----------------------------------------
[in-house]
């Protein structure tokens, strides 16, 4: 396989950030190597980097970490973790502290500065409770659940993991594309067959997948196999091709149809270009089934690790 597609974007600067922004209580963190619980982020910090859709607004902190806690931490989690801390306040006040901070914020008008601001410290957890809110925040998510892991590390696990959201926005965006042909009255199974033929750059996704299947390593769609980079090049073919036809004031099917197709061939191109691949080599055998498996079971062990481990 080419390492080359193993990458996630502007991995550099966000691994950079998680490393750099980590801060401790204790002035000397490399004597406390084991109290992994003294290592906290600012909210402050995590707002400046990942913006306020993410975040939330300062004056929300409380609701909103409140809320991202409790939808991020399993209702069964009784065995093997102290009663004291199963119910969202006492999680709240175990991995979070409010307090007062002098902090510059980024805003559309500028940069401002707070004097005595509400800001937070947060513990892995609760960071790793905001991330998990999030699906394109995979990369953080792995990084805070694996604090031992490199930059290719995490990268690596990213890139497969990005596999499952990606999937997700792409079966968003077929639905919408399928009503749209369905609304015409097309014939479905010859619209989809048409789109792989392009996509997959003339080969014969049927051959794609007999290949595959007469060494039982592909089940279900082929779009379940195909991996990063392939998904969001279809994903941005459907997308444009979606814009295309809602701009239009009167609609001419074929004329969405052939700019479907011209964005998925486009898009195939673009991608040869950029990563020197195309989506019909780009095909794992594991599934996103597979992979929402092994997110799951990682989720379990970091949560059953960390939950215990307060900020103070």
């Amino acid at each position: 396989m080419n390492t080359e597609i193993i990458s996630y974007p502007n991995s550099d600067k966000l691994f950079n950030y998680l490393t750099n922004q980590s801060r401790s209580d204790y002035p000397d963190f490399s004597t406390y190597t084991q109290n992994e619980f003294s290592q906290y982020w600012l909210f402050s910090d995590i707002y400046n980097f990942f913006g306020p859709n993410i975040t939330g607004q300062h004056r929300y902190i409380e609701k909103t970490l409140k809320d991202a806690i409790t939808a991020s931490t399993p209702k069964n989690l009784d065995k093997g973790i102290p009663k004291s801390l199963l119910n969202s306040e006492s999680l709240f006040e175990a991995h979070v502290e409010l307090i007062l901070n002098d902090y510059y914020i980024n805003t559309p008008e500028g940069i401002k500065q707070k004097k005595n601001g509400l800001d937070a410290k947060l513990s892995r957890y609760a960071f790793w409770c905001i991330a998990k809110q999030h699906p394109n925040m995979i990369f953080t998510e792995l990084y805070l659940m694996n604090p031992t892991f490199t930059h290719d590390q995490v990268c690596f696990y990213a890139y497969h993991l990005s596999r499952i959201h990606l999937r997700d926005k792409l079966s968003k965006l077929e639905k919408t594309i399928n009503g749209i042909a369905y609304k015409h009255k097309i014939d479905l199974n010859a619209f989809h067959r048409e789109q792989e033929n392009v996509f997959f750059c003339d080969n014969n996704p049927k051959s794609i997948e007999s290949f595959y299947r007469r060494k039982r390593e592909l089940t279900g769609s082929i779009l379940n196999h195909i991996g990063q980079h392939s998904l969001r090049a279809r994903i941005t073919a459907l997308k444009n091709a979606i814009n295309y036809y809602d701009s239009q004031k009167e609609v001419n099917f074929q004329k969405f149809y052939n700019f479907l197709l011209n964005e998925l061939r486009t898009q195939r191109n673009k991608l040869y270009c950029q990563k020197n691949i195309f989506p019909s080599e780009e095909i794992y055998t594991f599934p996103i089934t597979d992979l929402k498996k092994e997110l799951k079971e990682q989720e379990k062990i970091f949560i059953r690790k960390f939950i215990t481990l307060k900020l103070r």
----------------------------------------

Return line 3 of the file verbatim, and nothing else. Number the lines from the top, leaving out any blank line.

């Amino acid at each position: 396989m080419n390492t080359e597609i193993i990458s996630y974007p502007n991995s550099d600067k966000l691994f950079n950030y998680l490393t750099n922004q980590s801060r401790s209580d204790y002035p000397d963190f490399s004597t406390y190597t084991q109290n992994e619980f003294s290592q906290y982020w600012l909210f402050s910090d995590i707002y400046n980097f990942f913006g306020p859709n993410i975040t939330g607004q300062h004056r929300y902190i409380e609701k909103t970490l409140k809320d991202a806690i409790t939808a991020s931490t399993p209702k069964n989690l009784d065995k093997g973790i102290p009663k004291s801390l199963l119910n969202s306040e006492s999680l709240f006040e175990a991995h979070v502290e409010l307090i007062l901070n002098d902090y510059y914020i980024n805003t559309p008008e500028g940069i401002k500065q707070k004097k005595n601001g509400l800001d937070a410290k947060l513990s892995r957890y609760a960071f790793w409770c905001i991330a998990k809110q999030h699906p394109n925040m995979i990369f953080t998510e792995l990084y805070l659940m694996n604090p031992t892991f490199t930059h290719d590390q995490v990268c690596f696990y990213a890139y497969h993991l990005s596999r499952i959201h990606l999937r997700d926005k792409l079966s968003k965006l077929e639905k919408t594309i399928n009503g749209i042909a369905y609304k015409h009255k097309i014939d479905l199974n010859a619209f989809h067959r048409e789109q792989e033929n392009v996509f997959f750059c003339d080969n014969n996704p049927k051959s794609i997948e007999s290949f595959y299947r007469r060494k039982r390593e592909l089940t279900g769609s082929i779009l379940n196999h195909i991996g990063q980079h392939s998904l969001r090049a279809r994903i941005t073919a459907l997308k444009n091709a979606i814009n295309y036809y809602d701009s239009q004031k009167e609609v001419n099917f074929q004329k969405f149809y052939n700019f479907l197709l011209n964005e998925l061939r486009t898009q195939r191109n673009k991608l040869y270009c950029q990563k020197n691949i195309f989506p019909s080599e780009e095909i794992y055998t594991f599934p996103i089934t597979d992979l929402k498996k092994e997110l799951k079971e990682q989720e379990k062990i970091f949560i059953r690790k960390f939950i215990t481990l307060k900020l103070r």